Tuesday, March 1, 2011

Gifting your Tax Refund

Here's the way it works:

For 2010 tax returns, new savings bond options are now available. Last year, if the taxpayer chose to receive a savings bond as part of the refund, it could only be issued in the taxpayers’ name. This year, those receiving tax refunds can buy savings bonds for themselves and up to two other individuals. Taxpayers can designate anyone to receive a savings bond and also designate the co-owner or beneficiary.

Taxpayers who claim a tax refund on Form 1040 can use Form 8888, Allocation of Refund (Including Savings Bond Purchases) to split their refunds. Refunds can be directed into bank accounts and other financial institutions where their mutual funds or retirement accounts are managed and to purchase U.S. Series I Savings Bonds.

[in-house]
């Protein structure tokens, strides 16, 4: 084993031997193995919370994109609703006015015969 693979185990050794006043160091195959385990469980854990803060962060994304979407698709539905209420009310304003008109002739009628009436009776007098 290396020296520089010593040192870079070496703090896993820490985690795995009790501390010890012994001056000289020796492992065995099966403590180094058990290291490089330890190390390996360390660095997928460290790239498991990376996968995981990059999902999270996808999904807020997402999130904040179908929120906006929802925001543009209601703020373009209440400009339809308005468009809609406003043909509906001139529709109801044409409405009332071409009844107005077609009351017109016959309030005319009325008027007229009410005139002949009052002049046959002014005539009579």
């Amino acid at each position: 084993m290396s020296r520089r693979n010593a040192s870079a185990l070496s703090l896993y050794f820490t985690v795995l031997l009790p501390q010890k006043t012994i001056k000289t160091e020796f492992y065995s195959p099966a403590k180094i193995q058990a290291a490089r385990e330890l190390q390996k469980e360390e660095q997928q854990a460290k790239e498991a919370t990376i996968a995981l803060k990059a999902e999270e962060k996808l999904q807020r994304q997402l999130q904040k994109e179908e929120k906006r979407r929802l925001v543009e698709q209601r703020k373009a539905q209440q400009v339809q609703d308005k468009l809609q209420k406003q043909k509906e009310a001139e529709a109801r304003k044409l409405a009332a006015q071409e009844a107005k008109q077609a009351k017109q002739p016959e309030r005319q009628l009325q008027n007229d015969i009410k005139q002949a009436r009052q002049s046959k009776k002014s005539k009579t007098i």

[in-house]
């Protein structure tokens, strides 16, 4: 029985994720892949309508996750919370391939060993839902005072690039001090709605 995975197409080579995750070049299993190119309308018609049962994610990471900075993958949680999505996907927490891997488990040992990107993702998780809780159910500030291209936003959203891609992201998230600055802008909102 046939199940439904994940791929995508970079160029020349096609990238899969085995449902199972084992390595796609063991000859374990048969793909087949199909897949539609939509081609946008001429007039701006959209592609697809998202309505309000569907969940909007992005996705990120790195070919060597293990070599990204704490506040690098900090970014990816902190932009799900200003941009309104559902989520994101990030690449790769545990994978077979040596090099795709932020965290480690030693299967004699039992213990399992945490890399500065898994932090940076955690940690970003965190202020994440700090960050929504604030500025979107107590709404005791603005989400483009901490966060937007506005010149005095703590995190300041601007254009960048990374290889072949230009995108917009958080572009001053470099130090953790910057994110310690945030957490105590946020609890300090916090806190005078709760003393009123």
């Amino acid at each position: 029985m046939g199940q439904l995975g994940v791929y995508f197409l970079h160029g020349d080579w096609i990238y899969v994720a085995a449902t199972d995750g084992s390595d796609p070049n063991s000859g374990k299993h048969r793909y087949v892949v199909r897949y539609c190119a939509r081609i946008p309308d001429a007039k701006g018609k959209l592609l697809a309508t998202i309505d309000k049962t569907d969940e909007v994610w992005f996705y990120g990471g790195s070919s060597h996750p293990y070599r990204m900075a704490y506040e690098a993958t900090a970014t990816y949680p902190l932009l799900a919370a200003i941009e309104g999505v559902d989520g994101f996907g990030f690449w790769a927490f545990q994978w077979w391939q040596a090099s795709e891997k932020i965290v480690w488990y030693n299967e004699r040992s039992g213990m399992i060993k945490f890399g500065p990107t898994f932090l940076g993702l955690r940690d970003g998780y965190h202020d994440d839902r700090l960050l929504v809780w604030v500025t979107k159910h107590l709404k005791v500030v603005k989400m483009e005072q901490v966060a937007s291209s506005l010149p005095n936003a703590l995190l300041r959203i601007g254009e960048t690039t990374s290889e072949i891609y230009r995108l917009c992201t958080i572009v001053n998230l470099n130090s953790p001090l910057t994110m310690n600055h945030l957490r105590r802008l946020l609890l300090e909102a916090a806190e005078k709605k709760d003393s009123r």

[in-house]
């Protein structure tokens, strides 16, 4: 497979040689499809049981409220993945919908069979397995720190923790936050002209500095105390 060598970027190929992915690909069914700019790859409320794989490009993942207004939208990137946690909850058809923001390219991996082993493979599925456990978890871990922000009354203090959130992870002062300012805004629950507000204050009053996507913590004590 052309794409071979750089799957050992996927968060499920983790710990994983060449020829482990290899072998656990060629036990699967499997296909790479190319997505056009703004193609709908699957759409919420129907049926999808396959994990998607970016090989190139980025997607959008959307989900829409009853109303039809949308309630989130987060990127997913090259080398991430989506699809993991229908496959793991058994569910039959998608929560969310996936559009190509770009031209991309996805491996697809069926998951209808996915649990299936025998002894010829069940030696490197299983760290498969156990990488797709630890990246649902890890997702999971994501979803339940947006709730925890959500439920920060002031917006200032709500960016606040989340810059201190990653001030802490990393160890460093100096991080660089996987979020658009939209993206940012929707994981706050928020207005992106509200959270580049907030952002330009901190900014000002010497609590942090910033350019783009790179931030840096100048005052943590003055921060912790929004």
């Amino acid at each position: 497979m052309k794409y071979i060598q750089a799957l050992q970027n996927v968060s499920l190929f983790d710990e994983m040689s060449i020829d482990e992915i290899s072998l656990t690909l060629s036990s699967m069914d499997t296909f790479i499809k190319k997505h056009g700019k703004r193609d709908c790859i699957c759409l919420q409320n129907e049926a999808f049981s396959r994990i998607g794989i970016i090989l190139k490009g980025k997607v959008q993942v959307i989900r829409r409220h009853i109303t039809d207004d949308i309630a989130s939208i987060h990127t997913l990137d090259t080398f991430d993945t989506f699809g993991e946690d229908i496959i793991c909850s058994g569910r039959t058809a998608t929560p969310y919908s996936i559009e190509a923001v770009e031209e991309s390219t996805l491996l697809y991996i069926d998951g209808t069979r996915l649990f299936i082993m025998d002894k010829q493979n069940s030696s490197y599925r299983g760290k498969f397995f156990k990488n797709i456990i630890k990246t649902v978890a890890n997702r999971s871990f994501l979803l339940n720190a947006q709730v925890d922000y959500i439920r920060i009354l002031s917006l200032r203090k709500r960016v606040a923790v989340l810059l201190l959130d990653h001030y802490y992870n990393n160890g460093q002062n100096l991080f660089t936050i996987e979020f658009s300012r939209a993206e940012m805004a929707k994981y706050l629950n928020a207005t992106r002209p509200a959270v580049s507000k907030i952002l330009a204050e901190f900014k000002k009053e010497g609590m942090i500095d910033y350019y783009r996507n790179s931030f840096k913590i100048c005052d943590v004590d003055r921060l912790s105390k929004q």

Taxpayers can choose to use a portion of the refund to buy up to $5,000 in low-risk savings bonds, which earn interest and protect owners against inflation. The bonds must be purchased in $50 increments. Any remaining refund amounts can be refunded by paper checks or direct deposit.

The savings bonds purchased through the refund program are U.S. Series I Savings Bonds. Their composite interest rate consists of a fixed rate and an inflation-based rate, adjusted every six months, on May 1 and November 1.

For more details, see the instructions for Form 8888, available by emailing me, or from